The best way to alleviate stress from the holidays is to take the focus off of oneself and do something charitable. Research local organizations to see how you can donate your time to those in need. Offer to serve a holiday meal, hang decorations, bake cookies, read stories or sing holiday songs. Set a good example for your children while doing something fun and inspiring for the whole family. Take a moment to realize how lucky you are and be thankful for all that you have.
Proposing a Toast
Always take time to prepare and write down your toast. Make it fun, keep it brief and simple. Speak sincerely and from the heart. Add humor, if applicable, and keep the toast short and sweet, about a minute in length. Conclude by inviting everyone in unison to raise their glass to toast the recipient.
Attempt to obtain everyone’s attention by using a projecting voice and saying the words, “May I have your attention please.” If you must, you may pick up a clean knife from the table and use it to gently tap the side of your glass as a way to alert people that you are going to begin your toast.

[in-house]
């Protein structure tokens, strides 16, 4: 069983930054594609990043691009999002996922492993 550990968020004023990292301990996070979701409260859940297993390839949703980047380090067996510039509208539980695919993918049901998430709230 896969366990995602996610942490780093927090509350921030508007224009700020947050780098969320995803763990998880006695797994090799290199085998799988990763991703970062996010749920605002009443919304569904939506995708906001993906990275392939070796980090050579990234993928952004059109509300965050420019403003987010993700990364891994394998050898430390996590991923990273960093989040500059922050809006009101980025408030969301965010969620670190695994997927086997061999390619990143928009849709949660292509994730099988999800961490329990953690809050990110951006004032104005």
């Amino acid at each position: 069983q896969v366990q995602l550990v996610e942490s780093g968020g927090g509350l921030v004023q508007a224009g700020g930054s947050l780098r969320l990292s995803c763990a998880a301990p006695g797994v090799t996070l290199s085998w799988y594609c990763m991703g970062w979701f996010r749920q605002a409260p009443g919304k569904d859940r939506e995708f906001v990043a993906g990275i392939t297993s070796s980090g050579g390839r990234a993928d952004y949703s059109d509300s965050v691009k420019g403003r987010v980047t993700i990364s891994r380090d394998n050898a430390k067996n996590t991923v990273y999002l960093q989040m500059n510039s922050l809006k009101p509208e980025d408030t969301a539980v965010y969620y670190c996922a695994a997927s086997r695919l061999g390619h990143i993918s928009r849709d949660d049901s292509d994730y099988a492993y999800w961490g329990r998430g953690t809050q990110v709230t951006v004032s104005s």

Remember to stand, make good eye contact with the recipient and end the toast with an endearing phrase such as “Cheers, Here, Here, Here’s to You,” along with the recipient’s name.
The Recipient of the Toast
Always remains seated throughout the entire toast.
Never raises their glass along with the others when they are being toasted. One never toasts oneself.
Politely smiles and graciously says “thank you.”